ULAANBAATAR, Mongolia -- Storm clouds roll over the city and suddenly rip open to pour rain over this sprawling, dusty outpost. A crowd of Buddhists crane their necks heavenward and weep.
It is more than relief from the blazing central Asian sky that prompts the tears. These people believe they are witnessing a miracle. Mongolians wipe the sweat off winning racehorses for good luck, and these believers rub and lather the rain into their hands and faces.
"A gift from the gods," someone says.
"The heavens are rejoicing with him," wails another. "They say `Good, good! Give your teaching!' This is a present from our heavenly parents."
The drenched thousands on the concrete lot before the Ganden Monastery welcome the rain as sent by the Bogd Lama, their prodigious god-king.
Moments later a black limousine speeds up to the temple and out steps the Bogd Lama himself. The crowd hushes. Earlier today, during his first-ever public appearance, a riot erupted and police beat the masses back with rubber batons as Buddhists fought to touch their god.
The Bogd Lama is to Mongolia as the Dalai Lama is to Tibet, but never in his 67 years had he set foot in this country until last month. Born Sonom Dargia in Tibet in 1932, he was recognized by Tibetan high lamas at the age of 4 as the ninth Jebtzun Damba (living Buddha). He is believed to be an incarnation of Vajrapani, one of the three great saviors that controls the Buddha's power. The Dalai Lama -- who embodies the Buddha's compassion -- is a close counterpart.
All but two previous Bogd Lamas have been found in Tibet. After recognition by priests and oracles, the little Buddhas were shipped off to Mongolia to serve as the highest religious figure in that country. Mongolians considered them Khans, or kings, and indeed the first and eighth Bogds ruled as monarchs. But Manchu warlords, who governed Mongolia from 1691 to 1911, never recognized the Bogds as political leaders.
When Mongolia became the world's second communist country in 1921, and the eighth Bogd died in 1924, it seemed as if the Bogd Khans would rule no more. Buddhist culture in Mongolia was stifled. By 1939, 17,000 of 110,000 monks had been slaughtered, and all but four of the 700 monasteries were reduced to ashes. Buddhists were prevented from finding their own Bogd Lama, and Tibetans knew that sending young Sonom Dargia to Mongolia would have been a death sentence.
So the young monk remained in Tibet and lived in relative obscurity until he fled to Dharamsala, India, in 1990, where he was officially recognized by the Dalai Lama.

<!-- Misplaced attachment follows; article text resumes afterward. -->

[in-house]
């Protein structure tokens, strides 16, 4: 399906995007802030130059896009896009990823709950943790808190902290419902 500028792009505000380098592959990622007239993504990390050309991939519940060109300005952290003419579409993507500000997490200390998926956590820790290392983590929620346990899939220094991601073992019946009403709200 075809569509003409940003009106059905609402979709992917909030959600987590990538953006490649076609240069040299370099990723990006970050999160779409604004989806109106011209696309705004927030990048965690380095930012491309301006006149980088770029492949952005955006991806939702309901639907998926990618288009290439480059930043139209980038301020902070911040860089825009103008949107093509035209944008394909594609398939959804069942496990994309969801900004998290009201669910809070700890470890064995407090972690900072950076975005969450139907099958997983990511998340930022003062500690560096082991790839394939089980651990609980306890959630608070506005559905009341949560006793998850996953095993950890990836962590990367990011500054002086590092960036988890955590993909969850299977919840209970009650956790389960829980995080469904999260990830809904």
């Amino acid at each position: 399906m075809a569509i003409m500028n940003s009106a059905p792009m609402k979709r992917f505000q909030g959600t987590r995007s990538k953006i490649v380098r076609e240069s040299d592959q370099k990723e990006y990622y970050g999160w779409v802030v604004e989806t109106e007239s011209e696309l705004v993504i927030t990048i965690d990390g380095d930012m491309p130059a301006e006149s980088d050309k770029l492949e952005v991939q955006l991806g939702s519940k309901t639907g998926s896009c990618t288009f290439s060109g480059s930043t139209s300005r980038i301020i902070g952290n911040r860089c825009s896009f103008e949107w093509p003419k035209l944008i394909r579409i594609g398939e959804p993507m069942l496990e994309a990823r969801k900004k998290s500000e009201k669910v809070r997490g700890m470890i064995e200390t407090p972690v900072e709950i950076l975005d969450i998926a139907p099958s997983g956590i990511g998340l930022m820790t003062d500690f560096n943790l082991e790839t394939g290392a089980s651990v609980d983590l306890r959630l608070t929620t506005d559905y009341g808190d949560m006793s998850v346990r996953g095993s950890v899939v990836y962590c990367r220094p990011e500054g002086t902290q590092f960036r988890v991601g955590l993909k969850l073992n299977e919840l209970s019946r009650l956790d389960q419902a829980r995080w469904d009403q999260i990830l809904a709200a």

In 1989, Mongolia stepped out of the shadow of a crumbling Soviet Union. Democratic elections were held in 1990; a new constitution was adopted, and freedom of religion was allowed.
Buddhism awoke from its long slumber. Young monks were appointed, ramshackle monasteries built, and worshipers flocked to temples for long-awaited blessings.
Sonom Dargia watched from the sidelines in India. He desperately wanted to go to Mongolia, but despite dozens of requests, he was never invited by the government.
Possibly, Mongolia's powerful Communist neighbor, China, pressured Ulaanbaatar to keep high lamas from spreading their influence. Mongolia has canceled planned visits by the Dalai Lama, without explanation. Another possibility is that the government was not prepared to invite a man who could challenge its fledgling democracy.
"There was a policy not to invite him until the time was right," says Bayasgalan, the president of the Three Jewels Buddhist Society. "He is viewed as a threat. But the reality is that 90 percent of Mongolians wanted him to come for a long time."
Helped by Mongolian monks, the Bogd Lama sidestepped formalities and acquired a 30-day tourist visa to enter Mongolia. The government seemed just as surprised as anyone to find him here.
"We didn't know he was coming, no one did," a government spokesman says. "But this is considered purely a religious matter, there are no meetings planned with officials."
Ordinary Mongolians were equally caught off guard. Few knew a Bogd Lama even existed. Others thought he was a child. Some were skeptical -- the eighth Bogd Lama left a bad impression in the history books.
The last king was noted for alcoholism and debauchery. Visitors to the Mongolian capital (then called Urga) chronicled his life of luxury amid destitution and poverty. Reviled as a sex offender and rapist, he died of syphilis.
One story reported that the Bogd hooked a rope to the battery of his car and left the cord hanging over a palace wall for believers to touch. The ensuing electric shock sent the peasants stumbling away with awe at the god-king's power.
But listeners to the ninth Bogd Lama's sermons seem convinced of his good intentions. Sonom Dargia avoids politics entirely, focusing on the teaching of sutras, or scriptural narratives.